September 21, 2000
Freedom for Lori Berenson
Franklin Roosevelt's remark that Dominican dictator Rafael Trujillo "may be an SOB, but he's our SOB" is a reminder that defending universal human rights may be a good American party line, but it is somewhat tainted by the support given to loathsome regimes in Chile, Guatemala and South Africa. It's Lori Berenson's singular achievement that she has unwittingly injected Peru's Alberto Fujimori into that mix.Fujimori had crushed the Shining Path terrorists (not to be confused with Tupac Amaru) and destroyed the Peruvian drug trade. Yet his government has been sharply criticized by human rights organizations as well as by the State Department.
Baruch Ivcher Bronstein, for example, is an Israeli who arrived in Peru in 1970 and started a TV channel that critically covered corruption and human rights violations. Ivcher, reported J.J. Goldberg in a comprehensive article in the Jerusalem Post, was assailed by Fujimori and his military brass as "the Jew Ivcher" and charged with being an Israeli spy. He had his citizenship rescinded and his TV station taken away.
"If I'd waited another day, they would have tried me for treason and put me before a firing squad," he said after fleeing to Miami.
Peru's wealthy and self-absorbed organized Jewish community never protested except for a respectful letter asking that his citizenship be restored. They've been silent about Berenson, the former MIT student who was arrested in Peru in 1995 and charged with being a leader of the left-wing Tupac Amaru rebels, helping them plan an attack on the Peruvian Congress - allegations she has always denied. In 1996 she was convicted by judges wearing ski masks in a military court and sentenced to life imprisonment without parole.
An unusual collection of defenders from all points on the political spectrum have lined up on her side, concentrating on her grotesque trial and cruel sentence and asking that she be allowed to return home.Orthodox Rabbi Ronnie Greenwald, who operates privately in diplomatic back channels and who played a major role in rescuing Natan Sharansky from his Soviet jailers, has taken up her cause. Greenwald has visited the now 30-year-old Berenson four times and expects to return soon to Peru. He believes she will be let go eventually, perhaps for time served.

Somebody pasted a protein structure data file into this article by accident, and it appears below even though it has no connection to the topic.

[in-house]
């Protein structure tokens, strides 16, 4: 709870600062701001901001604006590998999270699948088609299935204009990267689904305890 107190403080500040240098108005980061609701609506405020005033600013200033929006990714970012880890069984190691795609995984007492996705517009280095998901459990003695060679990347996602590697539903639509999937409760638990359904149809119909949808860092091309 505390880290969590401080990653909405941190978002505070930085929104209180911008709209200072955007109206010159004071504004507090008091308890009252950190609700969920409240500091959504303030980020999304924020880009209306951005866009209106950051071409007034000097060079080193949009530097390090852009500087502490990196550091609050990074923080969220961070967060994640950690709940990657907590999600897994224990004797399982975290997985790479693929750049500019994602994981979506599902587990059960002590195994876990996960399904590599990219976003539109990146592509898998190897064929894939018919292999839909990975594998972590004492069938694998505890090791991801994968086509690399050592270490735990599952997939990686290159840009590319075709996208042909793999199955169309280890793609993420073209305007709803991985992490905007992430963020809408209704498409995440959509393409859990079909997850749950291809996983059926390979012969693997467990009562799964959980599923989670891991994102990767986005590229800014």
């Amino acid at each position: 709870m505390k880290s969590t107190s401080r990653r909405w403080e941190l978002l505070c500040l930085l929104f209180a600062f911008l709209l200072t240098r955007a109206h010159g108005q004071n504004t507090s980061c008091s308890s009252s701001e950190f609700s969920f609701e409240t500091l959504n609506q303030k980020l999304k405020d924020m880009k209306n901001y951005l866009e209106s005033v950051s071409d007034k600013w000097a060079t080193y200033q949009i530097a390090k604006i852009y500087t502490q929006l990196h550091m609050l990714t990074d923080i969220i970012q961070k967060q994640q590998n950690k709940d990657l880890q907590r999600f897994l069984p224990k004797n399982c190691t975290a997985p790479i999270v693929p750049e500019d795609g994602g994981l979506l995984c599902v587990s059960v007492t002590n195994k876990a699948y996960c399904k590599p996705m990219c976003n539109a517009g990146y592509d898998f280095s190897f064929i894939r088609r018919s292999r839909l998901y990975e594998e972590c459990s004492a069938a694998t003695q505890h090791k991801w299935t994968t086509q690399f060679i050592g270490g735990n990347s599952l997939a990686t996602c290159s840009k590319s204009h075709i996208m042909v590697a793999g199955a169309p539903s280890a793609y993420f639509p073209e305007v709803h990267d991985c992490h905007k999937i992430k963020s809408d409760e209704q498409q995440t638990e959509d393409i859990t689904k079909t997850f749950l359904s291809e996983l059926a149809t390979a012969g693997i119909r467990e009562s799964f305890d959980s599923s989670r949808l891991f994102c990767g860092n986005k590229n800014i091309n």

Dr. Todd Meister, an anesthesiologist studying to become a rabbi at Ner Israel Rabbinical College in Baltimore, recently organized a week of Torah study dedicated to securing her freedom. In nearby Rockville, Md., Conservative Rabbi Howard Gorin drafted a resolution on her behalf that was passed by the Rabbinical Assembly. This was echoed by the Reform movement's Religious Action Center. Rabbi Marcelo Bronstein of B'nai Jeshurun in Manhattan and his brother, Rabbi Guillermo Bronstein of Lima, together with Rabbi Josh Salzman of American Jewish World Services, recently visited her. Salzman described her as "extraordinary" and as someone who "seems to be rediscovering her Judaism in jail."This is not to say that her imprisonment and the severe conditions under which she has lived for most of the time (solitary confinement) comprise "a Jewish issue per se," said her mother, Rhoda, who, with husband Mark, has mounted a relentless campaign.
"Lori was not arrested because she was Jewish," she says, "but Jewish ideals are what brought Lori to Central America and Peru," places where destitution, distress, joblessness and exploitation of the poor are facts of life.
Nor is it a Jewish issue to 221 Republican and Democratic representatives and 43 senators who in July wrote President Clinton asking him to push for her freedom.
Berenson was transferred recently to a maximum security women's prison closer to Lima to be retried on new, though still serious, allegations, even though the charge that she was a leader of the rebels has been dropped. If found guilty she could be given 20 years.
It's hard to believe the trial will be fair. "If there is one serious problem in Peru," said Jose Miguel Vivanco, executive director of the Americas division of Human Rights Watch, "it's a lack of rule of law." The State Department agreed, noting "serious concerns about the openness and fairness... in cases related to terrorism in civilian courts."
Following Peru's recent presidential election, the Clinton administration seems to have lowered its voice, since Fujimori is seen as a valued partner in Washington's latest military intervention in Colombia. But if there is any hope for Berenson's freedom, it is Peru's need for renewed tourism, massive investments and American influence with the International Monetary Fund and World Bank.
Milton Viorst has argued for "presidential clemency" for Jonathan Pollard in these pages. "The issue," he wrote, "is secret evidence, the abuse of trial procedures and prejudicial sentencing." I agree. Lori Berenson has suffered from the same abuses and more.
Through private diplomacy or outright pressure, it's time the U.S. had the courage to demand she be allowed to go home, for time already served or any other fair formula that can be devised.
Murray Polner is a former editor of Present Tense magazine. This essay originally appeared in The New York Jewish Week.